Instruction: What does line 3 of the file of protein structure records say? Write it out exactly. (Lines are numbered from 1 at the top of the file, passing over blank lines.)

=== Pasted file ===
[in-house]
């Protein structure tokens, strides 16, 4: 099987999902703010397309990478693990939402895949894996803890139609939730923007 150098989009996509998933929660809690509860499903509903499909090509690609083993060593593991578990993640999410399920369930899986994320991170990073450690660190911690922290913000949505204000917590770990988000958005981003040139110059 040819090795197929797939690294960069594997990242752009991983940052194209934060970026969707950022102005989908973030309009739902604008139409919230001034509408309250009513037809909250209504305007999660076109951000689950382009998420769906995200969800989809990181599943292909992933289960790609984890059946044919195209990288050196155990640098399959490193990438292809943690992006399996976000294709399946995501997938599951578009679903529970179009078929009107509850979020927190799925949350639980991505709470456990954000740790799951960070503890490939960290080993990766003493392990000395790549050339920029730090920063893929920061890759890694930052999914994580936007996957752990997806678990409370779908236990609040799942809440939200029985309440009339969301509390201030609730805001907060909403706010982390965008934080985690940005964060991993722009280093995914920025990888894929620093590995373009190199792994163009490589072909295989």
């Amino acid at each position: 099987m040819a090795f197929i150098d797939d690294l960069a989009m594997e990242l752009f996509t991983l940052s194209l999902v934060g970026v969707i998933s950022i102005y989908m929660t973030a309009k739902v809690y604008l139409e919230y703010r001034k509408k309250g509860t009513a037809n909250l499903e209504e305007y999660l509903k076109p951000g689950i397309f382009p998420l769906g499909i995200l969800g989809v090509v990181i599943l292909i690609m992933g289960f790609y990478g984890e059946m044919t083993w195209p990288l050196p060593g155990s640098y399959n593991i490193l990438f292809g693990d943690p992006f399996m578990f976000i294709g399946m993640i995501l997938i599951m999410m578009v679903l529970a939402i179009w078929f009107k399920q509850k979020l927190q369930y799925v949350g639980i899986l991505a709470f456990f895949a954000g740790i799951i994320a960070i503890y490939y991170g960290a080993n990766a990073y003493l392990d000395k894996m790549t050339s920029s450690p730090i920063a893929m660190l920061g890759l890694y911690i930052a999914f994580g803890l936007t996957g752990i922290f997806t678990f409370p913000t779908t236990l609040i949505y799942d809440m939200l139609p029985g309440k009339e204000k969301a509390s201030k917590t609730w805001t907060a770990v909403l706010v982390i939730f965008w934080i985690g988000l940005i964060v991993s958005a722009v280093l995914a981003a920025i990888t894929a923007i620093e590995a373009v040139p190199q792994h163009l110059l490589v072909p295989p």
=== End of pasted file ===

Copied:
């Amino acid at each position: 099987m040819a090795f197929i150098d797939d690294l960069a989009m594997e990242l752009f996509t991983l940052s194209l999902v934060g970026v969707i998933s950022i102005y989908m929660t973030a309009k739902v809690y604008l139409e919230y703010r001034k509408k309250g509860t009513a037809n909250l499903e209504e305007y999660l509903k076109p951000g689950i397309f382009p998420l769906g499909i995200l969800g989809v090509v990181i599943l292909i690609m992933g289960f790609y990478g984890e059946m044919t083993w195209p990288l050196p060593g155990s640098y399959n593991i490193l990438f292809g693990d943690p992006f399996m578990f976000i294709g399946m993640i995501l997938i599951m999410m578009v679903l529970a939402i179009w078929f009107k399920q509850k979020l927190q369930y799925v949350g639980i899986l991505a709470f456990f895949a954000g740790i799951i994320a960070i503890y490939y991170g960290a080993n990766a990073y003493l392990d000395k894996m790549t050339s920029s450690p730090i920063a893929m660190l920061g890759l890694y911690i930052a999914f994580g803890l936007t996957g752990i922290f997806t678990f409370p913000t779908t236990l609040i949505y799942d809440m939200l139609p029985g309440k009339e204000k969301a509390s201030k917590t609730w805001t907060a770990v909403l706010v982390i939730f965008w934080i985690g988000l940005i964060v991993s958005a722009v280093l995914a981003a920025i990888t894929a923007i620093e590995a373009v040139p190199q792994h163009l110059l490589v072909p295989p």